Religion and Belief After the Turn to Power: A Response to Craig Martin

in Method & Theory in the Study of Religion
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The introduction of power as a key analytical concept was a watershed moment in the history of religious studies. But what exactly does it mean to embrace the turn to power? Does it mean giving up on the study of experiences, meanings, and beliefs? Or does it just mean changing how we approach them? In my book, Visions of Religion, I argue that we can retain experience and meaning as meaningful analytical concepts even after the turn to power. We can do so without embracing any of the key assumptions of perennialism or what Craig Martin calls neo-perennialism. In this response to Martin, I show that his categorization of my approach as neo-perennialist is based upon a series of misattributions.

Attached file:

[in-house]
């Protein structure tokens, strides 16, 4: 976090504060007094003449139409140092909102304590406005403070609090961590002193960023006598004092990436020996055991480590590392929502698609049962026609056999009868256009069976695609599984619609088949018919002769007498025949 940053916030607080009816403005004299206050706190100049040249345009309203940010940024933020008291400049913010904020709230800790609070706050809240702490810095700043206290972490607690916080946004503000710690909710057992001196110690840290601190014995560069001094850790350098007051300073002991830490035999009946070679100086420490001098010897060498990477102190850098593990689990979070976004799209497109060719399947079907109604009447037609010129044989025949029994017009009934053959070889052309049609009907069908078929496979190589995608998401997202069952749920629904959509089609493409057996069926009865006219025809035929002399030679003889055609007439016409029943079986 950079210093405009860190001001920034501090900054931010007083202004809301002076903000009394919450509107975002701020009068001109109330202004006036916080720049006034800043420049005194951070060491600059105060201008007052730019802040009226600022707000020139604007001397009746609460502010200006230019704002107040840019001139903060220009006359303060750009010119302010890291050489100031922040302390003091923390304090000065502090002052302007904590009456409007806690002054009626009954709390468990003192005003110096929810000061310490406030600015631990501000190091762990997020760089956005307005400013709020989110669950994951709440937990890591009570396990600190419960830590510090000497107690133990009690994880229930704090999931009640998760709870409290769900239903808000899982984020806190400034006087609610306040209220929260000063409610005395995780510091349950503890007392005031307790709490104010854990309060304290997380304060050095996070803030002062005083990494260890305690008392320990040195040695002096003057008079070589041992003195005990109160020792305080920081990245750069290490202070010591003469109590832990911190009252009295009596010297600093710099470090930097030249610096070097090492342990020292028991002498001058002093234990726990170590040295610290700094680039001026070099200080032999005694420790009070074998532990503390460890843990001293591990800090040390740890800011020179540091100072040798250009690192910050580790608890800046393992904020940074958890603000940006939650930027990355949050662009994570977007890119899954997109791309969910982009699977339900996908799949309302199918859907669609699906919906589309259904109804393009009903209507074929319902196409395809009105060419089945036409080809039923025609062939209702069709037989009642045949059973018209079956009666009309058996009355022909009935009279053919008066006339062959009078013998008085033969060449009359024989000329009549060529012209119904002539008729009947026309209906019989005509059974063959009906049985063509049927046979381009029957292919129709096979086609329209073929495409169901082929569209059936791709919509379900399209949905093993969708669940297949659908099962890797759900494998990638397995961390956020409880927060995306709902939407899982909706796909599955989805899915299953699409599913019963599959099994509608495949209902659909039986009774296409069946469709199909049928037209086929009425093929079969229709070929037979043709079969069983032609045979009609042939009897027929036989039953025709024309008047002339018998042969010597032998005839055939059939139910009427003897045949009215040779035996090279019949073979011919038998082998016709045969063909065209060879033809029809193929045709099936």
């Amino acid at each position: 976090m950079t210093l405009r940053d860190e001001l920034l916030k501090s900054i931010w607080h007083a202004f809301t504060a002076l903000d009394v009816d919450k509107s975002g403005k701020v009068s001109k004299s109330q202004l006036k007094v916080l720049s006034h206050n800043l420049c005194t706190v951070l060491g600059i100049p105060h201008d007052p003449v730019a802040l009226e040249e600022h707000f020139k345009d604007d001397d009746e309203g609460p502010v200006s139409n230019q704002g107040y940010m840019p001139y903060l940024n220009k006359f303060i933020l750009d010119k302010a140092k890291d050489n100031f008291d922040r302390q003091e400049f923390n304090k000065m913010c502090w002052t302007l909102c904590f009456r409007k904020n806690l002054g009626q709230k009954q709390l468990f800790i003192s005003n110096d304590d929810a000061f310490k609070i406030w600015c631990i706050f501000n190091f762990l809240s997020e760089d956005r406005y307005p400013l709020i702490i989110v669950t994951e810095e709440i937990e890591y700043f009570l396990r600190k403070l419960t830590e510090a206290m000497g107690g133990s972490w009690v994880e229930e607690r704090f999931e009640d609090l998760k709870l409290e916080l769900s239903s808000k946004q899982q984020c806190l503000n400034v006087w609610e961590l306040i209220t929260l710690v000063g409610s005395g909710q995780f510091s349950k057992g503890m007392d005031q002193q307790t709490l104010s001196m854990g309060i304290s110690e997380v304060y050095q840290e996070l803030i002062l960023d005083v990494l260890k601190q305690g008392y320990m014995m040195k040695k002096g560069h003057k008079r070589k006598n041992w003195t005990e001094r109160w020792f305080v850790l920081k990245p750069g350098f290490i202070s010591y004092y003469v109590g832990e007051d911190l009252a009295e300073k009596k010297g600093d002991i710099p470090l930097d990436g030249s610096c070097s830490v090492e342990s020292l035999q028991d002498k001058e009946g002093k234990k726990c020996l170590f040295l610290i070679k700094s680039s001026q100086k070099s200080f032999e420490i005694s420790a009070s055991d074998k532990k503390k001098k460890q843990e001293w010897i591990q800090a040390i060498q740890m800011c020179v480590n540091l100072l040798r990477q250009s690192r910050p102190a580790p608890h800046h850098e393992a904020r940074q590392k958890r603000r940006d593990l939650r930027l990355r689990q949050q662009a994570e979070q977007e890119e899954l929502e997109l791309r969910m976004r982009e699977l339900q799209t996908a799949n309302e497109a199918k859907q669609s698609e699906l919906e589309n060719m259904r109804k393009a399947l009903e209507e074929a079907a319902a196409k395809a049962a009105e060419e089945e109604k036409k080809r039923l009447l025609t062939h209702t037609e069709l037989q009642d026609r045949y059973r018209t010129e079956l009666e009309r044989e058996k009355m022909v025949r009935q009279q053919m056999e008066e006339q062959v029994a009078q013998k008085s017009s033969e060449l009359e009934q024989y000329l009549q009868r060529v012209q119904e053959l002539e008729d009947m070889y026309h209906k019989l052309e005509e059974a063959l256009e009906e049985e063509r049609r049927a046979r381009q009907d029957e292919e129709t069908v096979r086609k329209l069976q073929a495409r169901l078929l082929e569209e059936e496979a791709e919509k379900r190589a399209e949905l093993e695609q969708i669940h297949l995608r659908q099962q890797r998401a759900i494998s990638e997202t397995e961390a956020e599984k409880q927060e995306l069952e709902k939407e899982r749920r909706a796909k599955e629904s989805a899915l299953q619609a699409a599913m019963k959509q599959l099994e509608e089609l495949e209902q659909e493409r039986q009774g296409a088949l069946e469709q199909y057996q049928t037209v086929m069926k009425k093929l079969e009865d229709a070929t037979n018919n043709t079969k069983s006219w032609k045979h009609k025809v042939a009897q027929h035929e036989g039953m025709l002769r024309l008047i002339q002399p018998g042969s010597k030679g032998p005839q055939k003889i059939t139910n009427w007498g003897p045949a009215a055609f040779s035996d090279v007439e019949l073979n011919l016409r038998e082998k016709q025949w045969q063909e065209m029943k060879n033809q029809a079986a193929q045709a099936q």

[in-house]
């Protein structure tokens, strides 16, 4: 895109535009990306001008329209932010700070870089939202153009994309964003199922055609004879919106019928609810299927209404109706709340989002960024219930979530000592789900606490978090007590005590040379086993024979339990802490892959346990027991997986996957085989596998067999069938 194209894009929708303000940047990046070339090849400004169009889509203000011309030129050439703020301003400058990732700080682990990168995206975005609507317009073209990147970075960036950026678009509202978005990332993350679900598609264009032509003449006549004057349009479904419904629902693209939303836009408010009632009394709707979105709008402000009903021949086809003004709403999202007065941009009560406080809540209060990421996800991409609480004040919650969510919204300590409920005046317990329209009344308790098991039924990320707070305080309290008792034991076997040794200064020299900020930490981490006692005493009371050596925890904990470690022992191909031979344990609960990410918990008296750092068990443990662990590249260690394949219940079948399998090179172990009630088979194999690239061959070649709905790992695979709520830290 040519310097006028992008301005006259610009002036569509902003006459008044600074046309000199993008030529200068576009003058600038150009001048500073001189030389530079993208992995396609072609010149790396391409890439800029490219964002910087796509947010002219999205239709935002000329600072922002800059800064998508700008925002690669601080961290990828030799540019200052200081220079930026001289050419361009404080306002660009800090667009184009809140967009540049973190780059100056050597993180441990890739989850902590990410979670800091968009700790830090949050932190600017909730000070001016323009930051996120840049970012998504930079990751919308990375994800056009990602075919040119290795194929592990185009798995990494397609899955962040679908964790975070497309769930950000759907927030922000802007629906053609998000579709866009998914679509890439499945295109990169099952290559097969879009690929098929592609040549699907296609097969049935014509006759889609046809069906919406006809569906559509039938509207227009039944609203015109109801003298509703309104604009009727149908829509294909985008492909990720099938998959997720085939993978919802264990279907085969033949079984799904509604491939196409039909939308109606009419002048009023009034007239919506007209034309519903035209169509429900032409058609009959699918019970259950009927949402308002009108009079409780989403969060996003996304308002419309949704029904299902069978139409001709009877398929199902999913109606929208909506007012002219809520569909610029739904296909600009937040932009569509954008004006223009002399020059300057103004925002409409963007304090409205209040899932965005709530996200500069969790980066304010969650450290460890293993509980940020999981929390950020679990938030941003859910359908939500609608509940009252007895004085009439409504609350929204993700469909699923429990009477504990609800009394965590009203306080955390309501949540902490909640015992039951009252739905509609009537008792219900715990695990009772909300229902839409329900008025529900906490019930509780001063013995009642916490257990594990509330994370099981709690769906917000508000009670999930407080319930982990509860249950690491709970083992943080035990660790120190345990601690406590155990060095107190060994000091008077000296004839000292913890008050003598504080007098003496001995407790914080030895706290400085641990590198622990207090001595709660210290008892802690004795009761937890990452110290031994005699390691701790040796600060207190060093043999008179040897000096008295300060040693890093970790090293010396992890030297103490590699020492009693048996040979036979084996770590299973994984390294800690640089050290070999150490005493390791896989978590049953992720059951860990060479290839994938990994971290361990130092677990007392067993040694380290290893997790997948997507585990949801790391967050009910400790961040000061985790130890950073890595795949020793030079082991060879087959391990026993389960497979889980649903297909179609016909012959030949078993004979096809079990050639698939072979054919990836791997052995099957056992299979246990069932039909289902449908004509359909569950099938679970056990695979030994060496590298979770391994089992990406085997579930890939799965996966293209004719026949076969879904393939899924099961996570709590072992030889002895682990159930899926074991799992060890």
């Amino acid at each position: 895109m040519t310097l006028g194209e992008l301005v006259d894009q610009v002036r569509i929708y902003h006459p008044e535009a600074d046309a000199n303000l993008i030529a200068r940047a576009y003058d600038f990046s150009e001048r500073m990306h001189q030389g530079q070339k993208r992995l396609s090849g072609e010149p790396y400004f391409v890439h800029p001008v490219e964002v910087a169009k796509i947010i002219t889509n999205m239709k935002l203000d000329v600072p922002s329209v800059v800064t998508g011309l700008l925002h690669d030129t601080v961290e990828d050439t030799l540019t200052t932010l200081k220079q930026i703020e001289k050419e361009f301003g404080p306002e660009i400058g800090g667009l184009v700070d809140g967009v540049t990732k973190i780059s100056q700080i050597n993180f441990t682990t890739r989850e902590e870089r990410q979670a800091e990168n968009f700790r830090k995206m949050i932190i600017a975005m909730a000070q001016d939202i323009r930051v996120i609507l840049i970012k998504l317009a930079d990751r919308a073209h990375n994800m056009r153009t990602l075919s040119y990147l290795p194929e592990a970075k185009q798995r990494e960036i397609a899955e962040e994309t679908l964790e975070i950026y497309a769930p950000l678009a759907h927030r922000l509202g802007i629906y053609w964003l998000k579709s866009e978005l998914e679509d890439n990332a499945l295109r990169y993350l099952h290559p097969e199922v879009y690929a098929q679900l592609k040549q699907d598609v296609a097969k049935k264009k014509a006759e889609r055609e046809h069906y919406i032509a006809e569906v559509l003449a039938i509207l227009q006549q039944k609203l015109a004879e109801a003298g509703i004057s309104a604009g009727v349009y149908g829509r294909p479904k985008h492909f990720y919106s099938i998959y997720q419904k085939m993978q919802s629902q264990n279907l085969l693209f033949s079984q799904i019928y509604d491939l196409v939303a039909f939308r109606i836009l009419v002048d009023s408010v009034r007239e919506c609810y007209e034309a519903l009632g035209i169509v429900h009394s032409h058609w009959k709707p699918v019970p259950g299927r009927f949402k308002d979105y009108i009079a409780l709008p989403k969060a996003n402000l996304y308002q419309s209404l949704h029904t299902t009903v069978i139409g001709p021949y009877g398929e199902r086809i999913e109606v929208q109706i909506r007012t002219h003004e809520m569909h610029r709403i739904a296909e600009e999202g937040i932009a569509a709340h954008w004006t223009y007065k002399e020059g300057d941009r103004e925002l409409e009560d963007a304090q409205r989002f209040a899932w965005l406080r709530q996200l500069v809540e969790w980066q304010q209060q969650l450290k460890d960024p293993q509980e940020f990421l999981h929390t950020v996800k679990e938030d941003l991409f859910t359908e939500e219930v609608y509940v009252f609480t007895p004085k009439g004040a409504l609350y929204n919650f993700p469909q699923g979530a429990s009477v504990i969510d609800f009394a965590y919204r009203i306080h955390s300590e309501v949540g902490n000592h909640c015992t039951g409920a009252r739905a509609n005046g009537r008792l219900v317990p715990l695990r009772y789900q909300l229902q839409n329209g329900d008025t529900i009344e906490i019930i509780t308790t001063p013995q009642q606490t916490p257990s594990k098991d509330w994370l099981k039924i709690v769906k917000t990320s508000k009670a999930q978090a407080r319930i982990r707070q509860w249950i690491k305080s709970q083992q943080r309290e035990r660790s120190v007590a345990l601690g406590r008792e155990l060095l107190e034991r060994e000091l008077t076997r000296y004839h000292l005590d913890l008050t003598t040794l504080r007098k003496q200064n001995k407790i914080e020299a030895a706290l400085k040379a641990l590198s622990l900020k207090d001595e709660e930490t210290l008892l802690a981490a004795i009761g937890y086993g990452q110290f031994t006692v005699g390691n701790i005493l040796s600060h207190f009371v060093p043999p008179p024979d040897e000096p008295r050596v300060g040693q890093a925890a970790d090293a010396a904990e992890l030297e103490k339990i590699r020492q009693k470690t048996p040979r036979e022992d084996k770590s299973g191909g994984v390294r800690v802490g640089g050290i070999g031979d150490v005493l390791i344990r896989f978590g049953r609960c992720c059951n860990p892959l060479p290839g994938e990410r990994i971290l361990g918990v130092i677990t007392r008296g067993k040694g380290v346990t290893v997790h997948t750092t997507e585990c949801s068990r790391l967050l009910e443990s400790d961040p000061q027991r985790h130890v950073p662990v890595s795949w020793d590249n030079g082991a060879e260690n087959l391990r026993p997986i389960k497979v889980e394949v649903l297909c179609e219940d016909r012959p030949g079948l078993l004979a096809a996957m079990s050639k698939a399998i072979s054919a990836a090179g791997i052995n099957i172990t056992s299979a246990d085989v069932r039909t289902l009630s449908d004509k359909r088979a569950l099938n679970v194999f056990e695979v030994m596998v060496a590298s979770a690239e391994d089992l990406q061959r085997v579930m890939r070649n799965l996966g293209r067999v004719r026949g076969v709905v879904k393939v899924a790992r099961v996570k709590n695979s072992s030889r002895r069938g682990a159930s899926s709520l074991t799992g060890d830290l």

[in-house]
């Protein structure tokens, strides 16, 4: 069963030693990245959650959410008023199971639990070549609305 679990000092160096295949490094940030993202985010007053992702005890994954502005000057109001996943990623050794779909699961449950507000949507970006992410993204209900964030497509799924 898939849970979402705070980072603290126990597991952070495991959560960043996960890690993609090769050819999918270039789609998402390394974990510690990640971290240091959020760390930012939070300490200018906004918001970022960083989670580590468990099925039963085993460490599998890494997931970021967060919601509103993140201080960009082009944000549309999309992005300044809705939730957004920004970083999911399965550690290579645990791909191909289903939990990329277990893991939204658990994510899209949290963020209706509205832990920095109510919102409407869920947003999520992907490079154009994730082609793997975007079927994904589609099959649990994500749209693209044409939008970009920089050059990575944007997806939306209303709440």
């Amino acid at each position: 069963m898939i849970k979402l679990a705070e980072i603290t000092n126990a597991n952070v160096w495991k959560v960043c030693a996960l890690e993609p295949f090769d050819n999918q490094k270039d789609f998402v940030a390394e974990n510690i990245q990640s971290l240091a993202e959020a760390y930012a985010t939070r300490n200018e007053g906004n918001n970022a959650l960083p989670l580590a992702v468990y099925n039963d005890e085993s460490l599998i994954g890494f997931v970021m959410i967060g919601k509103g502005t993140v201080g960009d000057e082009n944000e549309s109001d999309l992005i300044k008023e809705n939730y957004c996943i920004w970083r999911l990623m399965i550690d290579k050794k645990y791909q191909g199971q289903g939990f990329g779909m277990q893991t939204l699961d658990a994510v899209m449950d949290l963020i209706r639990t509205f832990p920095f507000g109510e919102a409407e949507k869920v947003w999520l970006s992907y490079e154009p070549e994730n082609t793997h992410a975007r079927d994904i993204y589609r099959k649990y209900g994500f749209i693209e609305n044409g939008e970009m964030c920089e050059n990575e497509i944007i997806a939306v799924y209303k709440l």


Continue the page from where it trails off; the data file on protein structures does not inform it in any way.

• BushStephen S. (2014). Visions of Religion: Experience Meaning and Power. New York: Oxford University Press.

  • LincolnBruce (2003). Holy Terrors: Thinking about Religion after September 11. Chicago: University of Chicago Press.

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